FANTASTIC BEASTS: THE SECRETS OF DUMBLEDORE PRODUC T I ON .
The spellbinding aesthetic of the Fantastic Beasts universe is a sum of many parts. Not least, the digital intermediate. For the series’ third feature, Goldcrest’s supervising colourist Rob Pizzey headed up a talented team to refine the look. “I have a fantastic relationship with George Richmond,” he says. “We’ve worked on many films together over the years, and I became involved with the project when I discovered he’d been brought on as the cinematographer. “I met David Yates during an LUT building session in pre-production. We created a filmic look with a soft, cool bottom end – and David loved it. We wanted something different, compared to the previous two films. The Secrets of Dumbledore has a dark vibe to it. It’s heavy, but rich at the same time.” In a picture full of the fantastical, grading stretched beyond a single DI. There were plenty of VFX scenes to account for. Thankfully, led by executive DI producer Jonathan Collard and CTO Laurent Treherne, Goldcrest was involved in the original VFX pipeline set-up. “Once the DI started, I had eight long, unattended days to match everything up for a first pass before George and David Colour wizardry
BROTHERS IN ARMS Callum Turner (left) and Eddie Redmayne (right) return as the Scamander siblings
could view the results,” Pizzey explains. “We addressed notes from each of them, and knew the film was in a good place. “The VFX team were supplied with the LUT George and I created much earlier in production, so there was consistency through dailies all the way to the final DI. The quality was breathtaking, and we didn’t have to use any mattes in the grade. A month after our initial work was a crazy two weeks of finishing the deliverables.” There’s still plenty of fun to be had, though – even against the clock. After all, it’s what filmmaking is all about. “The Erkstag wizarding prison was enjoyable,” Pizzey recalls. “It’s dark and dangerous down there! Bringing the humour to life, while retaining the nasty atmosphere, was the challenge. We manipulated shadows and worked with different layers to do this; it goes to show how crucial the grade is for storytelling.” The final deliverables were theatrical 4K DCP and 4K Dolby Vision DCP, as well as home entertainment UHD Dolby Vision HDR and SDR Rec. 709 passes. “HDR works well when the characters cast spells. The extra luminance and subtle colour nuances really pop,” the colourist concludes.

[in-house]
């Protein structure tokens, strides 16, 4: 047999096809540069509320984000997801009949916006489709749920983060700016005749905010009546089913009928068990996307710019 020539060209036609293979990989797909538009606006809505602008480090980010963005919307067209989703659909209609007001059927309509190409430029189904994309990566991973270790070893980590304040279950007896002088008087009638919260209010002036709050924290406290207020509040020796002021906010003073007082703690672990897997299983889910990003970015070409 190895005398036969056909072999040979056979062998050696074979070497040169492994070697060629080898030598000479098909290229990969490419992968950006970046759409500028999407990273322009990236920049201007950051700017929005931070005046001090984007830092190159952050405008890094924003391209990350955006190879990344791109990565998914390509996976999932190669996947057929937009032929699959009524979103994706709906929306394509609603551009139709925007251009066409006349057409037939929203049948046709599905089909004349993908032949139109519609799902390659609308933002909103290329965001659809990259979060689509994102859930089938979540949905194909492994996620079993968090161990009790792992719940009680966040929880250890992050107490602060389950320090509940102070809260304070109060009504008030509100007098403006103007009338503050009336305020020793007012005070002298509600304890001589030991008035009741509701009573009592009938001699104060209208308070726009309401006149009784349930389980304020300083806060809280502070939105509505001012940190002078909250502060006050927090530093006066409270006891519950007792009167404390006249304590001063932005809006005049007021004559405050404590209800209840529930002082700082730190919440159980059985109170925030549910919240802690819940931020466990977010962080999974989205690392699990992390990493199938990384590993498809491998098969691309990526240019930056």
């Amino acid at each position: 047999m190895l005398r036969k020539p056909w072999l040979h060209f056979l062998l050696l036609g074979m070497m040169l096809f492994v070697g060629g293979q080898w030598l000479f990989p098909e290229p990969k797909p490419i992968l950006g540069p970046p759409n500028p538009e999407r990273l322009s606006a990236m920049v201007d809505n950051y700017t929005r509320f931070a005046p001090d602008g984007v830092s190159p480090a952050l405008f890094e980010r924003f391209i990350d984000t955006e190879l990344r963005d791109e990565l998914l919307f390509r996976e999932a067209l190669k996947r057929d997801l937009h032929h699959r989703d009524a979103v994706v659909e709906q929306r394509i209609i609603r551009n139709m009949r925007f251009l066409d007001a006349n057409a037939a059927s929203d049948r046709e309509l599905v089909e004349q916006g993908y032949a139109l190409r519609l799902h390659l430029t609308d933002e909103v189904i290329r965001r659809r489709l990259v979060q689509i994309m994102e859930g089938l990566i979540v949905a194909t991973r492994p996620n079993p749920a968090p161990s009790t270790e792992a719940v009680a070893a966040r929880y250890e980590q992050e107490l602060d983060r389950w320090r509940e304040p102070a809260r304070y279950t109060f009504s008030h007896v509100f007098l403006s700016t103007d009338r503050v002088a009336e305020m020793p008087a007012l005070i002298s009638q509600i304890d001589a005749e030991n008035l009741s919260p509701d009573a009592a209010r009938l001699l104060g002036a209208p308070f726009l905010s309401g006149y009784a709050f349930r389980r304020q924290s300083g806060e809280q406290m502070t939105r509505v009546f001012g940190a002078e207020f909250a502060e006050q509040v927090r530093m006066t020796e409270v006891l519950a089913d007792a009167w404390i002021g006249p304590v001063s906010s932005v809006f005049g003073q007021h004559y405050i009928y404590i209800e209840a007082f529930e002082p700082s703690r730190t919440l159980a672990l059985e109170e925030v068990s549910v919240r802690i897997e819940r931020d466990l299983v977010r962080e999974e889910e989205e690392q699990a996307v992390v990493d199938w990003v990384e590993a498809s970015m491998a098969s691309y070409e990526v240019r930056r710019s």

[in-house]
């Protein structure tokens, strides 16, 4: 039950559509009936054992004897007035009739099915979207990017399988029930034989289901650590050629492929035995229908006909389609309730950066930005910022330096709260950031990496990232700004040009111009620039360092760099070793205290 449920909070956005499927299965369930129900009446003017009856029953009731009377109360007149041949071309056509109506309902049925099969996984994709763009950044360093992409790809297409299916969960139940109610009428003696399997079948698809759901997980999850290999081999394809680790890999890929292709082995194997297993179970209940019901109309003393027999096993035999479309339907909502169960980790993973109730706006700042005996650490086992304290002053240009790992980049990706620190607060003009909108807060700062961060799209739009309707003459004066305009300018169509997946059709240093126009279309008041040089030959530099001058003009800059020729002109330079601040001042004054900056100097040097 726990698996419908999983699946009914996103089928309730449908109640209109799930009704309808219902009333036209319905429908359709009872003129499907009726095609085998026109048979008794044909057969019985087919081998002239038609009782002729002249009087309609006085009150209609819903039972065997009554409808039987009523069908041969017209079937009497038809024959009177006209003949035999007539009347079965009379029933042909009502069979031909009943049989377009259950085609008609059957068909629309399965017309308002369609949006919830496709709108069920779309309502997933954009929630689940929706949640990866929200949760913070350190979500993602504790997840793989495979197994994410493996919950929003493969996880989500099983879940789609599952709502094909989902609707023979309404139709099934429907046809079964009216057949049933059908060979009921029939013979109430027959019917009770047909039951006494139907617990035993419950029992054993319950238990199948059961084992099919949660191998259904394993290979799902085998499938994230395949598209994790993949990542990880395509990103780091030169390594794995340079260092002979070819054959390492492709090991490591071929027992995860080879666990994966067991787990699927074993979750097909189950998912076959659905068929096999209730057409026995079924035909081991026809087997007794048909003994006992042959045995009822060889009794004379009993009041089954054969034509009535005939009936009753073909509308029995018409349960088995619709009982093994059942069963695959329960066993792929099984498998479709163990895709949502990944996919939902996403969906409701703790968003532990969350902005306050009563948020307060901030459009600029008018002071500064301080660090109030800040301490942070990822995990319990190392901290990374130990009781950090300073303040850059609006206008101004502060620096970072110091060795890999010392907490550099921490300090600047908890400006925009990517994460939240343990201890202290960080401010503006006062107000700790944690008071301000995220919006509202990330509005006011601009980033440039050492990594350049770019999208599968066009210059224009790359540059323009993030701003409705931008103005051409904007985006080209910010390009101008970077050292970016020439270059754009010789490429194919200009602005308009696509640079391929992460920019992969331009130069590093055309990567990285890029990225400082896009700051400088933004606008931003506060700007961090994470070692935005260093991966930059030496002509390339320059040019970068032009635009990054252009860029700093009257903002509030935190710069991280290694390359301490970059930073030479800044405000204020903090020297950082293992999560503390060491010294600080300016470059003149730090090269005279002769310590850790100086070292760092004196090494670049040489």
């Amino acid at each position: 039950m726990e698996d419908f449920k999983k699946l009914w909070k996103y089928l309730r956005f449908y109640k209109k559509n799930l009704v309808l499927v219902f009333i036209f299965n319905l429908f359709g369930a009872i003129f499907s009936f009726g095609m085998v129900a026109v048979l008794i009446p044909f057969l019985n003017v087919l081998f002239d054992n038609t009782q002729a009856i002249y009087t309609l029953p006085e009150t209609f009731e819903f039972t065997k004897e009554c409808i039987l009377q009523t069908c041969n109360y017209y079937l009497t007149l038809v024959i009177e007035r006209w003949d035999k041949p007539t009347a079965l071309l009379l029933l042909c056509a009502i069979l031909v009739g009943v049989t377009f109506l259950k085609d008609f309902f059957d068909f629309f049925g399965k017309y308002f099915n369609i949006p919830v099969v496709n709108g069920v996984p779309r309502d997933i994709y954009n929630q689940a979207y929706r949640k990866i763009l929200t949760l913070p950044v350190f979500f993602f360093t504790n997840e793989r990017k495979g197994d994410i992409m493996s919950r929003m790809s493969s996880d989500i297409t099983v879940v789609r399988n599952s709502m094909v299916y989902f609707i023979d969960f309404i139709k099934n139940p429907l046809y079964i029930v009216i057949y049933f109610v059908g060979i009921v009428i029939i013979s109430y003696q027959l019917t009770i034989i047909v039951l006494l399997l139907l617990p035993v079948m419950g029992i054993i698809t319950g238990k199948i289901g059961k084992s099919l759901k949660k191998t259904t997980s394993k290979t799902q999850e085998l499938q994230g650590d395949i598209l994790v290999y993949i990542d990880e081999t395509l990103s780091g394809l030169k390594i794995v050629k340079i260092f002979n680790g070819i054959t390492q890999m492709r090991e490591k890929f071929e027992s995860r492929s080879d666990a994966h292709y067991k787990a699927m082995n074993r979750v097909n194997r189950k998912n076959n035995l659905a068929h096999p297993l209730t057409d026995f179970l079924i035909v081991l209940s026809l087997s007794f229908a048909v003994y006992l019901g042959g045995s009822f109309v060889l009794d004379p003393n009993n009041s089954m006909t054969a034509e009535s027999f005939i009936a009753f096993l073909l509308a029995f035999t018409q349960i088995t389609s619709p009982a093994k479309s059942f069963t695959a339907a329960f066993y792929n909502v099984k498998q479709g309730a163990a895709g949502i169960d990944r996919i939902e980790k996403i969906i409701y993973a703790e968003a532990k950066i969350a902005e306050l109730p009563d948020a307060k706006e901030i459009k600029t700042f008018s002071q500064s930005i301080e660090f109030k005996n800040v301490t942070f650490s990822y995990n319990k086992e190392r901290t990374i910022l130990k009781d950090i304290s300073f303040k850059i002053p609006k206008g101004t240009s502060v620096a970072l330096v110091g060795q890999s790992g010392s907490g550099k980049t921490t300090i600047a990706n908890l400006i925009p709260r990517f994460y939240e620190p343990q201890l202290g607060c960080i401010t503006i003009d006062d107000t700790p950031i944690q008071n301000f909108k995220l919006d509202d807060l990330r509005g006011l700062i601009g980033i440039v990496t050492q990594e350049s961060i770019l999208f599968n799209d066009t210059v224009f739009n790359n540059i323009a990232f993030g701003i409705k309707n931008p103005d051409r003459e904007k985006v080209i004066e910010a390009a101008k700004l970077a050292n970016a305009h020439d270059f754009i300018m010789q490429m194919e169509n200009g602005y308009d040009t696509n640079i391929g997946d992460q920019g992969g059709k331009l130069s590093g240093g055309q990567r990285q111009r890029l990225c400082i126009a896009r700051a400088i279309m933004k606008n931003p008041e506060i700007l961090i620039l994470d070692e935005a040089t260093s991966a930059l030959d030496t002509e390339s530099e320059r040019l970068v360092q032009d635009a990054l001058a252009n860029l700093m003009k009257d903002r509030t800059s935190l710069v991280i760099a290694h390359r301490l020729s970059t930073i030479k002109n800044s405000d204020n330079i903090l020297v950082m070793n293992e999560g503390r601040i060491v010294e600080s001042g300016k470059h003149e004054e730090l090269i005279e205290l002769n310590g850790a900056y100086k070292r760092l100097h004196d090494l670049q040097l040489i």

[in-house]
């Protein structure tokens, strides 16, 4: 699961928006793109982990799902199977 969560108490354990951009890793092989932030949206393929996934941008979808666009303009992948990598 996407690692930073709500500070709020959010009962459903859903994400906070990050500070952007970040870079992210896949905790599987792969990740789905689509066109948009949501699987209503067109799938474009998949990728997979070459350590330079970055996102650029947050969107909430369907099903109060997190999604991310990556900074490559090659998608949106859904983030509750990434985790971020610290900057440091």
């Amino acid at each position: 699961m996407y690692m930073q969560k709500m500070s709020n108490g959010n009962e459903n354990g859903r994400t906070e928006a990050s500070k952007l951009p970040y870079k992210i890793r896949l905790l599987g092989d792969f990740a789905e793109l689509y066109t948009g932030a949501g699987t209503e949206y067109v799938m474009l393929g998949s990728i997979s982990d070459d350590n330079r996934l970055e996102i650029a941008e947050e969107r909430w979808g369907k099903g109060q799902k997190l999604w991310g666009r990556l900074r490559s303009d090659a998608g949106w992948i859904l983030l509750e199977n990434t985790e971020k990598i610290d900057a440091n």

Newt Scamander and his menagerie of unusual creatures, Richmond pitched to Yates a softer lighting style than had been seen in the preceding films, which were much more colourful and sharper in contrast. As the story gets darker, so does everything else – and it was important to the DOP that the blacks were not inkjet, as this would become irksome for viewers. It’s very difficult to watch something dark and high-contrast. Lighting was therefore as crucial to this production as the placement of his camera. “It goes hand in hand for me… trying to control where the camera is, so
09. MAY 2022
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